Two weeks ago, this column discussed five of the 10 most common thinking traps that people encounter while innovating. These traps include common cognitive biases (making systematic errors in judgement, knowledge, and reasoning), information-processing shortcuts, and non-compliance with best practices in systematic thinking. For good results, you must avoid these traps while working on an innovation project. Here are five more traps that await you when developing and evaluating ideas, and when acting on those ideas.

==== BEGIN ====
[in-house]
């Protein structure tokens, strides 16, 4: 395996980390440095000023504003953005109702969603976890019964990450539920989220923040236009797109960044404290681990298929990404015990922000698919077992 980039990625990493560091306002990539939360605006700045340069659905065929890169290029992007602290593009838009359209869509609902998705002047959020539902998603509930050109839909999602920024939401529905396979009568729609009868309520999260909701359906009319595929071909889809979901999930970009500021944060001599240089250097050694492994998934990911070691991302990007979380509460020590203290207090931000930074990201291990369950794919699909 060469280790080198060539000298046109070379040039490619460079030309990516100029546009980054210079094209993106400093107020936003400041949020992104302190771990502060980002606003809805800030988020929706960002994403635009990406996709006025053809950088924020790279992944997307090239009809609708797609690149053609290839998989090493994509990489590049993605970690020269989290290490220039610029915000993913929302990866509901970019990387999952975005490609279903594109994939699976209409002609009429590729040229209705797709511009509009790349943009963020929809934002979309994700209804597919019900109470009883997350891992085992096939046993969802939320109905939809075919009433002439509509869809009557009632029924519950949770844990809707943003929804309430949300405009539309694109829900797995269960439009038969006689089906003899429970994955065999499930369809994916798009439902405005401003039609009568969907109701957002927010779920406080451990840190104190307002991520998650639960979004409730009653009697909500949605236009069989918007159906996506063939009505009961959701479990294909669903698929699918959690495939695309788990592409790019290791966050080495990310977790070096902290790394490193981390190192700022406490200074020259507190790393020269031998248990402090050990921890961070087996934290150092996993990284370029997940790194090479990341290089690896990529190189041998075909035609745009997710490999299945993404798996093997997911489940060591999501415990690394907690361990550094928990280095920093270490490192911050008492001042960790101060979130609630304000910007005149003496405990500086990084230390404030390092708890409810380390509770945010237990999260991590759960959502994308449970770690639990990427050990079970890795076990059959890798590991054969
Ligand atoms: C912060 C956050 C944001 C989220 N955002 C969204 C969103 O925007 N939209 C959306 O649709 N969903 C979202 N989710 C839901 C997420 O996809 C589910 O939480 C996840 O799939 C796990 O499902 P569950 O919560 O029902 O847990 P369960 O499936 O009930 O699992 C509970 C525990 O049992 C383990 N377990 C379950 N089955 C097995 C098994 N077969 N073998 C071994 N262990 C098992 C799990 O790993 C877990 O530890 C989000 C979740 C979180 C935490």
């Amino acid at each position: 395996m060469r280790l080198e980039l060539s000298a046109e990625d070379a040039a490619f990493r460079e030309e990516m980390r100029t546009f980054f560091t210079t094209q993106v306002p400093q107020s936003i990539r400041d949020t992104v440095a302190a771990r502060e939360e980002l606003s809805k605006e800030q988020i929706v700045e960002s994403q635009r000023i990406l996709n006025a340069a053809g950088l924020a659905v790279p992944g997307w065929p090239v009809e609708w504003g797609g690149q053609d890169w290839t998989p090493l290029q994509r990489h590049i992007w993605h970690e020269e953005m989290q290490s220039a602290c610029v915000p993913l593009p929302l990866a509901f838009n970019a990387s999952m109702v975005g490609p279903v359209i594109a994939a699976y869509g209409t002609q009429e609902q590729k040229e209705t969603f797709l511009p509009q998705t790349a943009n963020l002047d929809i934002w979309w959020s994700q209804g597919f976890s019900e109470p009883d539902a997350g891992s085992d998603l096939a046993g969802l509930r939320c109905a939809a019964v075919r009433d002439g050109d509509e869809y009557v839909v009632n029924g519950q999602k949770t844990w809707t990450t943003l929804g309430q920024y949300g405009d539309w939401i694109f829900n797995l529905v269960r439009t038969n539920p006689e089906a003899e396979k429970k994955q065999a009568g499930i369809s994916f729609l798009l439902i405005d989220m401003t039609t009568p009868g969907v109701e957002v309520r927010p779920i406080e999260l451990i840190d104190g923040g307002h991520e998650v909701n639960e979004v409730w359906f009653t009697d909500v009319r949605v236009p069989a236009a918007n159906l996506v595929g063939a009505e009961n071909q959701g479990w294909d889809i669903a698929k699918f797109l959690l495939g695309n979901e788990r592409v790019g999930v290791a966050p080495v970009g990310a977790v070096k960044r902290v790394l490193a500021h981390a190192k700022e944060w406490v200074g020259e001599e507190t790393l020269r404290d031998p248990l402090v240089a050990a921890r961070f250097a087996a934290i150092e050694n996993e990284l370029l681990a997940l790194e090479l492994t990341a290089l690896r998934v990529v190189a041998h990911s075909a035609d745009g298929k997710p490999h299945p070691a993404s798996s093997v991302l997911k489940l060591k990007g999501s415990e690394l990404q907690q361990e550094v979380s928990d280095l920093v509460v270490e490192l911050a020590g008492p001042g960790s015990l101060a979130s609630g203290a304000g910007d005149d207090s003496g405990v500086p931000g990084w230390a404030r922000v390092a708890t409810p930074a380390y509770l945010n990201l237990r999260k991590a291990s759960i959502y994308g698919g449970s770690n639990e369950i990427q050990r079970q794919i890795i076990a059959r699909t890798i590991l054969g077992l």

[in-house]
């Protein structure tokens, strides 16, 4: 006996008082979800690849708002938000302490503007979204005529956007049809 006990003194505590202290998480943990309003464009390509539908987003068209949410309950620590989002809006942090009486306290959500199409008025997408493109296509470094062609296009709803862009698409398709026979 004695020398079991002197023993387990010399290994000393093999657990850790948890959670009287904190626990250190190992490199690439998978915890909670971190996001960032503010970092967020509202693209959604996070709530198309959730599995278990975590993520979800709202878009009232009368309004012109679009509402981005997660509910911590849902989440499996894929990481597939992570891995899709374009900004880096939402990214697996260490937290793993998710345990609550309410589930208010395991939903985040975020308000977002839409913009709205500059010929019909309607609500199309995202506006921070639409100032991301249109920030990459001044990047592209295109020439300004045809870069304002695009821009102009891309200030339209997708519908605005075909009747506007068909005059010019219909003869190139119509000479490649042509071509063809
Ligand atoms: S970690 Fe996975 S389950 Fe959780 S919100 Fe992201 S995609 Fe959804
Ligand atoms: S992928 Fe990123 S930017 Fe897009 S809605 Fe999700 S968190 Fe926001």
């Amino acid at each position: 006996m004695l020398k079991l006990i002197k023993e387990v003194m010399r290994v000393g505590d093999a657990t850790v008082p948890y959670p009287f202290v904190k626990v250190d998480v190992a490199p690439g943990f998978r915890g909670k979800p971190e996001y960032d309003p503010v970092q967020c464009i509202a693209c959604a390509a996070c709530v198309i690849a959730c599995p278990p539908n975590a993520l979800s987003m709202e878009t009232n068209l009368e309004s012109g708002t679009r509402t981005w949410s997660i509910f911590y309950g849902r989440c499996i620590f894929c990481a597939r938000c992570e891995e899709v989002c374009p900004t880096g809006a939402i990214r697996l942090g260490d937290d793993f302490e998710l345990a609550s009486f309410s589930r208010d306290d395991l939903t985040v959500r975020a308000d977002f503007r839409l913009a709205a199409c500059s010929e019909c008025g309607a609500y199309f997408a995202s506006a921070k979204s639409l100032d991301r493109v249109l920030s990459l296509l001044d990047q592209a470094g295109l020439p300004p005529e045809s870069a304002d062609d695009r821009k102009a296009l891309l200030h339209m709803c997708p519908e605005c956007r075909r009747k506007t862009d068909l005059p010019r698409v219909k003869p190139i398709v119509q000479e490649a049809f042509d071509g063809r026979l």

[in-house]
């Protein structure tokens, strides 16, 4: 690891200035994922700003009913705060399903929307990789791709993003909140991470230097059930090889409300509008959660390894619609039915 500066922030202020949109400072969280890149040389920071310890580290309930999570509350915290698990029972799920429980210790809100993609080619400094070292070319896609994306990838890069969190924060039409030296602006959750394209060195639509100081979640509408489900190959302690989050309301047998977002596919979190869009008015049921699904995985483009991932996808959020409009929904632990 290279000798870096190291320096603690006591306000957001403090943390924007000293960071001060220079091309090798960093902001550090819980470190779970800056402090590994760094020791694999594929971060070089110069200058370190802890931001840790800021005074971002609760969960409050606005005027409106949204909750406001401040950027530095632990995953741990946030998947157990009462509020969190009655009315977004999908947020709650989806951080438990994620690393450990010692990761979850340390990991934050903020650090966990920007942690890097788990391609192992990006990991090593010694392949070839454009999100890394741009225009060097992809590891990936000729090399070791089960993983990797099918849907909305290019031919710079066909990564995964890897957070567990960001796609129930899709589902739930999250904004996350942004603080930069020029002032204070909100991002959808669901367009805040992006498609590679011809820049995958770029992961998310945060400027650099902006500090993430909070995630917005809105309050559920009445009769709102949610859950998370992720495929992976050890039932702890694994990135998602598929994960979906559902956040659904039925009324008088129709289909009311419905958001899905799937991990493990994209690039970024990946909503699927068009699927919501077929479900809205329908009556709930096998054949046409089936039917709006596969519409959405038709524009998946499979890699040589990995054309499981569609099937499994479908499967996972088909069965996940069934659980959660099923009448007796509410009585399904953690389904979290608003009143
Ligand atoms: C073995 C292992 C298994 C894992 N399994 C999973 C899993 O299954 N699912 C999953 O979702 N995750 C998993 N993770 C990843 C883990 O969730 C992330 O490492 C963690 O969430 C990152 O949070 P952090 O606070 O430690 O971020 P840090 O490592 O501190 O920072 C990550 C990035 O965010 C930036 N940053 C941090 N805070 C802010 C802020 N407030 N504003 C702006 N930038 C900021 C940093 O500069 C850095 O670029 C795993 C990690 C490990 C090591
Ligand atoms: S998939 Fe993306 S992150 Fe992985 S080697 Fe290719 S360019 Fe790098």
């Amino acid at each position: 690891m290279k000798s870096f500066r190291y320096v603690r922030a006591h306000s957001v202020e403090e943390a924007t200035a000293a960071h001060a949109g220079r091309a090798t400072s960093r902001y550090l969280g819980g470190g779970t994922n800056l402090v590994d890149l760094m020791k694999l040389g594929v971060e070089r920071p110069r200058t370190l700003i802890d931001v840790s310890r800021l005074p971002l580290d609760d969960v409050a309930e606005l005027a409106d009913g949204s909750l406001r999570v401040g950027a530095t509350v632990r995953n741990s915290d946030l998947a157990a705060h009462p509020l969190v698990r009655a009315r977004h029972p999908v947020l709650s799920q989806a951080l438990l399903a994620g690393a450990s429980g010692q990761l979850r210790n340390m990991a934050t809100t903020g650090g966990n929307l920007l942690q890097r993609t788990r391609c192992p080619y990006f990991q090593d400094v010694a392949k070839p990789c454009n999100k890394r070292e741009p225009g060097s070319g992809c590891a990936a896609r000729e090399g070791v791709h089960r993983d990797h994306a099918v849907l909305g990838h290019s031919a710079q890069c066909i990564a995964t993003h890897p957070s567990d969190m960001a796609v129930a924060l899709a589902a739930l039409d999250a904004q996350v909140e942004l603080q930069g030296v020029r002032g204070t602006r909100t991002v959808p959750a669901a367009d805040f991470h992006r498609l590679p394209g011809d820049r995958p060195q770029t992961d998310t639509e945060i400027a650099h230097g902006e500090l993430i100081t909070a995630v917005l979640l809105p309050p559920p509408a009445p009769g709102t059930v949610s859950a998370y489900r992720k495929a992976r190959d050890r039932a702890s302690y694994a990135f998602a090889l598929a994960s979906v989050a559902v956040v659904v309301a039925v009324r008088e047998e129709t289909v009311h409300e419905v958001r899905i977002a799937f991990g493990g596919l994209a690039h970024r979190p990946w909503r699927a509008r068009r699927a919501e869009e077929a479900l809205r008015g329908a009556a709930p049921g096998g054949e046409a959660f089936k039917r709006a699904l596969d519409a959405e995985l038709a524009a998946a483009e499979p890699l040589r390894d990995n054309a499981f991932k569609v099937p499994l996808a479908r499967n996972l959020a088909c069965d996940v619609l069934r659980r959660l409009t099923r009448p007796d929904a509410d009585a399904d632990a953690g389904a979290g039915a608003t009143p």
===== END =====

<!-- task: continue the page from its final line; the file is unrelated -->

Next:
Violating the ground rules of idea development: Once you've generated your raw ideas, they need to be developed, thus turning idea quantity into idea quality. And, just as you did while ideating, you must follow certain rules to ensure good outputs.
Using Alex Osborn's general rules of ideation as a starting point, I have developed five ground rules of idea development that must be followed if you are to design and develop strong, meaningful idea concepts:
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